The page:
New VOC Analytical Methodologies and Potential Effects on Formulations
Methodologies for determining VOC levels in paints and coatings have historically been based on EPA Method 24. This method remains the industry standard, however there are new analytical methods that potentially allow for a more accurate determination of volatiles and VOC content in paints and coatings. ASTM Method D6886 and other similar gas chromatograph-based methods are gaining preference for determining VOC of low- and zero-VOC coatings. South Coast Air Quality Management District (SCAQMD) is proposing their Method 313 which is also a gas chromatograph-based method that utilizes a methyl palmitate boiling point marker to separate VOCs from non-VOC compounds.
While these new methods may provide improvements in the precision of VOC determination of very low VOC products, they also introduce new potential problems when analyzing fully formulated paints. When employing a gas chromatograph-based method, popular additives including biocides, humectants, colorants, photoinitiators, and low-VOC coalescents may be identified as VOCs due to their having retention times less than the methyl palmitate boiling point marker. There is also additional uncertainty which requires validation of possible by-products produced in the heated inlet of the gas chromatograph arising from various compounds commonly used in paint formulations.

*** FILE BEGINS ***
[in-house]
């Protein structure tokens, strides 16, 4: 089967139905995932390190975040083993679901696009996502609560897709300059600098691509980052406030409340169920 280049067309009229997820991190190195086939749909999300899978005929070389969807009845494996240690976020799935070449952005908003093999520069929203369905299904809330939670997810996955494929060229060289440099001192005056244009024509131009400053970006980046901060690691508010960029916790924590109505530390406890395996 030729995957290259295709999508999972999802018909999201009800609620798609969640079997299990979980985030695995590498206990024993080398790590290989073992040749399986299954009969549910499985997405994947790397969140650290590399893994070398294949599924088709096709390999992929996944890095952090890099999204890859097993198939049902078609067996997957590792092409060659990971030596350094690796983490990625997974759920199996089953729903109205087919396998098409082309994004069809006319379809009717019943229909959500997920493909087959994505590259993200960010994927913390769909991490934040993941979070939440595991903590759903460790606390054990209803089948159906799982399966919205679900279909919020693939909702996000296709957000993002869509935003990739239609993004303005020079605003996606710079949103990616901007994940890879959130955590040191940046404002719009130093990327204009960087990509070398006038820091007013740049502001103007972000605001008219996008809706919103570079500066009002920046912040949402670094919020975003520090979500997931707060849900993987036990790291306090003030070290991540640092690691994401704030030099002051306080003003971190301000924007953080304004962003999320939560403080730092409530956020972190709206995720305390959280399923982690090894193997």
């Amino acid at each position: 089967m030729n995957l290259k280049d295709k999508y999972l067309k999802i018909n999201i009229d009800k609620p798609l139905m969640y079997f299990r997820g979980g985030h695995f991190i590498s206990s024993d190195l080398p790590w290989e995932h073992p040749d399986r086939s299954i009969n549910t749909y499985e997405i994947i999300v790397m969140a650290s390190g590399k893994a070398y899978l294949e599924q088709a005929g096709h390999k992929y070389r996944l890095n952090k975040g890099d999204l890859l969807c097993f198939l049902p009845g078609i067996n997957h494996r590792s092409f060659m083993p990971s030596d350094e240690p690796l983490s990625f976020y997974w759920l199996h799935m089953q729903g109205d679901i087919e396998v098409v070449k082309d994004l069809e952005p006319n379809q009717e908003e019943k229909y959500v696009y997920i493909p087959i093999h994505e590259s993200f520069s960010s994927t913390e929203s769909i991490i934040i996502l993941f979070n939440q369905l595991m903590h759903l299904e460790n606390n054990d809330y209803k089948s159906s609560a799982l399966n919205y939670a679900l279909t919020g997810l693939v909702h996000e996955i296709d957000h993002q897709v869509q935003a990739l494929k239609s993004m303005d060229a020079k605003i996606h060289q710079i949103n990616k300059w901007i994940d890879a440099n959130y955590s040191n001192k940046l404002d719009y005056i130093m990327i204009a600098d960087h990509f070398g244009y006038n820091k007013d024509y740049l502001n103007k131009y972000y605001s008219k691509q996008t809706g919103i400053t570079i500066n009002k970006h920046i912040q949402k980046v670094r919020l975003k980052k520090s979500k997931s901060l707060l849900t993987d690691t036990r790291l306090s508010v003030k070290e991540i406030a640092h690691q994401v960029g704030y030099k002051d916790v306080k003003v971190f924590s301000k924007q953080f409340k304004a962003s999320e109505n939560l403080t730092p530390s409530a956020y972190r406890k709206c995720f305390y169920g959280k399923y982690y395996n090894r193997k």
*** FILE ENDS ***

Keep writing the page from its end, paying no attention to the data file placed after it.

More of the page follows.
This presentation will compare EPA Method 24 with the ASTM D6886 method and show results of low- and zero-VOC paints and additives when analyzed using the ASTM D6886 method with the methyl palmitate marker. It is important that those who develop, formulate, and manufacture paints and coatings understand the potential VOC implications that these new methods may have on current and future products.
Dave Nevison is a Scientist with EPS, working in the Material Science Research Group located in Minneapolis, Minnesota. He has more than 30 years of analytical experience, in roles ranging from Chemist to Lab Manager, and in the development of methods for the analysis of paints and coatings. He has worked extensively on VOC-related testing including wet coating and emission chamber analyses. Dave is a member of the ASTM Committee D01 on Paint and Related Coatings and the AIM VOC Committee. Dave is a graduate of Hamline University in St. Paul, Minnesota.
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Presentation given May 2015 at the Coatings Regulations & Analytical Methods Conference